We’ve had some fascinating insights. The student evaluations at the end of each semester state that the course exceeded their expectations, they had no idea they would learn so much, and that it was life-altering. Because the course enables students to contribute to educational change and to make a difference in a community setting, it influences their sense of themselves. Because of this, the course is never the same, it’s always changing; it is unpredictable because it is an adventure based on students’ complex experiences in the field.
YMR: What role do teachers and media professionals, who work with your students, experience? How do your students enhance media literacy knowledge for both instructors and the youth they serve?
HOBBS: I establish relationships with site supervisors, who in some cases, are on their own steep learning curve. Teachers may let us do this in order to piggy back their own learning curve — as they essentially let the students into their classroom in order to learn from them. For some teachers, their first media literacy exposure [comes from] our students. So, one model for the field placement course is “teacher as co-learner.” Another model is the site supervisor who adopts students as a “part-time teacher,” which is a more formal relationship and based on an employee/employer relationship [typical of after-school programs.] But in both models, everyone is a learner.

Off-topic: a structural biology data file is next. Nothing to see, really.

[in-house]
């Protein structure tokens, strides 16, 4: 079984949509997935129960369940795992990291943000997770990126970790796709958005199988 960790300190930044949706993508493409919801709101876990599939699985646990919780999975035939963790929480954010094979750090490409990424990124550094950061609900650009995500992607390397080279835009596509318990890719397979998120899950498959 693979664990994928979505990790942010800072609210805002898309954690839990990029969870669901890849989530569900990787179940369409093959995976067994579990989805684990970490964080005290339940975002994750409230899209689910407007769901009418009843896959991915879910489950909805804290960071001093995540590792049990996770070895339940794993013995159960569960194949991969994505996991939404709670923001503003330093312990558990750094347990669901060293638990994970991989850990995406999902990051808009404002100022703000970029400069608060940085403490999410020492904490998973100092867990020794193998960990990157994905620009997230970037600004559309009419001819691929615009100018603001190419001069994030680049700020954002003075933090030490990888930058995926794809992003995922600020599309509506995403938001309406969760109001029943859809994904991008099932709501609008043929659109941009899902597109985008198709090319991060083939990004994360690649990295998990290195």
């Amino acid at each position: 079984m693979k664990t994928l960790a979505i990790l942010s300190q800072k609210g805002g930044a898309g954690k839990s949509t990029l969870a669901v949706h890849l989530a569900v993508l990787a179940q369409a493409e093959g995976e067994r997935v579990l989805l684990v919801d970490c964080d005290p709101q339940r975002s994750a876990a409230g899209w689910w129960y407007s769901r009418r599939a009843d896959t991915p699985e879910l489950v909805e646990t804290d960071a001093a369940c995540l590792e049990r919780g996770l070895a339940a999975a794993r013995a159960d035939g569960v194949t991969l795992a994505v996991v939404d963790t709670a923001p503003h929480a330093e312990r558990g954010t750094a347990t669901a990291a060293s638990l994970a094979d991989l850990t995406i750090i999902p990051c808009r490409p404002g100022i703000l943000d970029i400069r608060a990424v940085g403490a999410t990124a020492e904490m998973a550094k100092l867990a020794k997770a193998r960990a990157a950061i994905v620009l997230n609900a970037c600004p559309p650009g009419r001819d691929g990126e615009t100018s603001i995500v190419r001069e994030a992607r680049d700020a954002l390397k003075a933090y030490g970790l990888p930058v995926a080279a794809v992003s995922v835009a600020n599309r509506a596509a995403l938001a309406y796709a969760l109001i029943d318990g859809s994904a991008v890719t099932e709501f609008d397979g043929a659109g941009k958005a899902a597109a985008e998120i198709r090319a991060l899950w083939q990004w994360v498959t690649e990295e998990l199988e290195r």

For example, one Temple student involved middle school students in a discussion of images of women in advertising. Afterwards, in discussion with the teacher, it was clear that the teacher hadn’t thought in a systematic way about gender stereotyping via media representations. The teacher had learned a lesson from the demonstration the student brought to the seventh graders. Of course, there are downsides to this model, since undergraduates are new to media literacy themselves and bring different levels of knowledge and skills with them to each site. I meet with supervisors four times throughout the semester and have discovered that’s a very important part of my job.
YMR: How do you get media literacy spread out into those sites? How do you get teachers to become more aware of media literacy as co-learners?
HOBBS: Here in Pennsylvania, there is less understanding of media literacy than in some other states. People don’t know to ask about it, and may not value it as the kind of knowledge and skills that are important for children and youth. We need to provide more explicit rationale for this type of work. One hypothesis I have about this is that, here in Pennsylvania, there is a strong tradition of vocational education. When teachers and school leaders think of media in schools they think of video production courses, equipment, learning to use equipment. Critical thinking or reading, analyzing, discussing and challenging ideas do not get associated with the provision of “technical” skills.